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Duke, Lacrosse Players Reach Settlement

Duke University has reached an undisclosed financial settlement with three former lacrosse players falsely accused of rape, the school said Monday.

Duke suspended Reade Seligmann, Collin Finnerty and Dave Evans after they were charged last year with raping a stripper at an off-campus party. The university also canceled the team's season and forced their coach to resign.

"We welcomed their exoneration and deeply regret the difficult year they and their families have had to endure," the school said in a statement. "These young men and their families have been the subject of intense scrutiny that has taken a heavy toll."

The allegations were debunked in April by state prosecutors, who said the players were the innocent victims of a "tragic rush to accuse" by Durham County District Attorney Mike Nifong. He was disbarred Saturday for breaking more than two dozen rules of professional conduct in his handling of the case.

The players' families racked up millions of dollars of legal bills in their defense, and appear likely to file a lawsuit against Nifong.

The players said in a joint statement that they hoped the agreement would "begin to bring the Duke family back together again."

"The events of the last year tore the Duke community apart, and forcibly separated us from the university we love," they said. "We were the victims of a rogue prosecutor concerned only with winning an election, and others determined to railroad three Duke lacrosse players and to diminish the reputation of Duke University."

Also Monday, Nifong released a letter to Gov. Mike Easley saying that he planned to leave office July 13. He announced plans to resign during his five-day ethics trial last week but had not set a departure date.

A disciplinary committee of the North Carolina State Bar concluded Saturday that Nifong had lied to the court, made inflammatory statements about the three indicted players and their teammates, and withheld critical DNA evidence from defense attorneys. After some administrative steps, Nifong will have 30 days to turn in his law license.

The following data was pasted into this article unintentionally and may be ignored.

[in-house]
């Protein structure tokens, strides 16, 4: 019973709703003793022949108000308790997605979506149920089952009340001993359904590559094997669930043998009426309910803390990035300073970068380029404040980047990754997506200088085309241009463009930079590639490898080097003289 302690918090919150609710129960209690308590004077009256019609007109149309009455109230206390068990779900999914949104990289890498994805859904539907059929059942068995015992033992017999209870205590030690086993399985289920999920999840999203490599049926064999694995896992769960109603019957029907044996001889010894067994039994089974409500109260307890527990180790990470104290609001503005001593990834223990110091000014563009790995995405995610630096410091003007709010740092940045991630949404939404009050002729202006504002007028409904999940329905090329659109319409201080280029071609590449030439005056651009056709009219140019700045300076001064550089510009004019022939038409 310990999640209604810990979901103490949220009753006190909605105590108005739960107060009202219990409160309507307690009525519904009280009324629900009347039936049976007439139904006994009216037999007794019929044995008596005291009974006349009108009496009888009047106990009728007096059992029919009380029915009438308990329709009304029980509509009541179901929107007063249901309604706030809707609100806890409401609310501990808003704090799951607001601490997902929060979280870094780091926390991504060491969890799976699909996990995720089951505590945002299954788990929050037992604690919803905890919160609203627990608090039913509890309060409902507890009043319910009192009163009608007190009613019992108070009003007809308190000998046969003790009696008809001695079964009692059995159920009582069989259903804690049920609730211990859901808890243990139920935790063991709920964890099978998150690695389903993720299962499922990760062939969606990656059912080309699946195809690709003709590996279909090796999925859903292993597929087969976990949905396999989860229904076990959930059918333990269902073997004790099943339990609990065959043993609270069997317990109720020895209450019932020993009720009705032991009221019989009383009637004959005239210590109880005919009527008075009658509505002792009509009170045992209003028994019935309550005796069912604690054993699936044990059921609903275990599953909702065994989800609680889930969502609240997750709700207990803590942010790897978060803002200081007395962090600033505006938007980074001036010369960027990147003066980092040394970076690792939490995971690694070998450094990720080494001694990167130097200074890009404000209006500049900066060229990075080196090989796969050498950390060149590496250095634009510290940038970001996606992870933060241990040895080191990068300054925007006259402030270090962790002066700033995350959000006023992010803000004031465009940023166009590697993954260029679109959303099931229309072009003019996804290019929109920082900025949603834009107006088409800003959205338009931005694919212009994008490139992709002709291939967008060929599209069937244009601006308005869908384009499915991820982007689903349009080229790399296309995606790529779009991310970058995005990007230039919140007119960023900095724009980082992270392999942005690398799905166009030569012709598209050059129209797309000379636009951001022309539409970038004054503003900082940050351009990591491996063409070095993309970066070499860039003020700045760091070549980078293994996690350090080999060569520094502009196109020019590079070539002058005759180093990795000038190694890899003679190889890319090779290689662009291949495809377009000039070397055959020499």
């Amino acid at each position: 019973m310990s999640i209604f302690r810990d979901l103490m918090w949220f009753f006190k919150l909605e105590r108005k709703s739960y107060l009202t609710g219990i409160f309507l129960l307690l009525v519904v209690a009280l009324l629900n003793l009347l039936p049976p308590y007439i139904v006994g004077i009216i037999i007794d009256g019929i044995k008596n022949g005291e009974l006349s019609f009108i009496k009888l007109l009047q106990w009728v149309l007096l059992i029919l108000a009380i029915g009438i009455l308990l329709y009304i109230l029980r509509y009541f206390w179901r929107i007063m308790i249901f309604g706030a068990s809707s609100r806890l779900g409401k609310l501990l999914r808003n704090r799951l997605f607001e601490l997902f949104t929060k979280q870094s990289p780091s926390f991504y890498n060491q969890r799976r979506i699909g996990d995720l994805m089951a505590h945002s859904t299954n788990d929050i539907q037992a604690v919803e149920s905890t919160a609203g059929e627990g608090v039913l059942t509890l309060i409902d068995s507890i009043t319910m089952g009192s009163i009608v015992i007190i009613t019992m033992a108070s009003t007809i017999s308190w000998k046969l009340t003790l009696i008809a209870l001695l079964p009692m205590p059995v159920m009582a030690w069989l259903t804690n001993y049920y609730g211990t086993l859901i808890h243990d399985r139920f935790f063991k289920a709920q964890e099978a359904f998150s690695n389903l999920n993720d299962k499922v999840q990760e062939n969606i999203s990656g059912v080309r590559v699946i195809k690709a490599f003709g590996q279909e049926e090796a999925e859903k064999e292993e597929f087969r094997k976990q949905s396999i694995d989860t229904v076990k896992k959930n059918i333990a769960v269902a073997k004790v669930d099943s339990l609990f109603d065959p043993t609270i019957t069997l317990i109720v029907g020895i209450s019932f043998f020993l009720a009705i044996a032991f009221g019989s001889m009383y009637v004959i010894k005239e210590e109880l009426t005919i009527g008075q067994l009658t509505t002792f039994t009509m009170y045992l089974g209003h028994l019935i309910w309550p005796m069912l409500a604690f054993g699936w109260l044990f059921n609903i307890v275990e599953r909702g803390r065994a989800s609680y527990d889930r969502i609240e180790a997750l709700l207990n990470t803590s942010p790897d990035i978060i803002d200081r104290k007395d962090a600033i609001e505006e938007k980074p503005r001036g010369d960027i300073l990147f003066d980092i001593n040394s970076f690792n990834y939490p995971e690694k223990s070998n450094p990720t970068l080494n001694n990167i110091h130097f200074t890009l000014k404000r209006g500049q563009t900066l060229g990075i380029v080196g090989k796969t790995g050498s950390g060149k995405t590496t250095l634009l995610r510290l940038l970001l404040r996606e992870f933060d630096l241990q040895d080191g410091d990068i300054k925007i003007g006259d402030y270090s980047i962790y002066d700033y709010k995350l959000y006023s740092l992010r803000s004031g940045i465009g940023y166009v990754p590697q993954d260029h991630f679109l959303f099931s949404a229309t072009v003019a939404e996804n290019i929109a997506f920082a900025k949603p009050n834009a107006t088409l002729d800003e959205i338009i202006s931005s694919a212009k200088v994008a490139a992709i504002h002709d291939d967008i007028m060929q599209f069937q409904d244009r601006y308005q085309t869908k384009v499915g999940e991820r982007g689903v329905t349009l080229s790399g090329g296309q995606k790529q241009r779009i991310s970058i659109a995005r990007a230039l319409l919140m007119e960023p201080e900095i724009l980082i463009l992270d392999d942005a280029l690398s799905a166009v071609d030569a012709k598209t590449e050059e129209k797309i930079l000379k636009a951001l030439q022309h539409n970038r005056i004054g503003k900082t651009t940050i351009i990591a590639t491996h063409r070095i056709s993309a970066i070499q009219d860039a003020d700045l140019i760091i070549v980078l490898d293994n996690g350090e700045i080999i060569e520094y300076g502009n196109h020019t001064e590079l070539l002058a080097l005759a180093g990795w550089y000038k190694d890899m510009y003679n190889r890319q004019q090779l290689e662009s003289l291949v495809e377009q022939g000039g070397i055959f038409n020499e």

Nifong also sent his resignation letter to Superior Court Judge Orlando Hudson, who is overseeing a pending request to remove Nifong from office.

"It is my fervent hope that this action will spare this community the further anguish a removal hearing would entail and will allow the healing process to move forward," Nifong wrote.

Dick Ellis, a spokesman for the state Administrative Office of the Courts, said Nifong will still be eligible for his full retirement benefits — a pension and health care — that he accrued while working a state employee for nearly 30 years. But because he served fewer than five years as district attorney, he is not vested in a more lucrative retirement system for judges, prosecutors and the director of the courts office.

There was no word on whom Easley will chose to replace Nifong, who was appointed in 2005. The governor said Monday he would immediately remove Nifong — who has worked in the district attorney's office since 1978 — if he could.

"You are given a lot of power and you can destroy a reputation in moments with just a few words," said Easley, a former prosecutor. "This was much more than a mistake."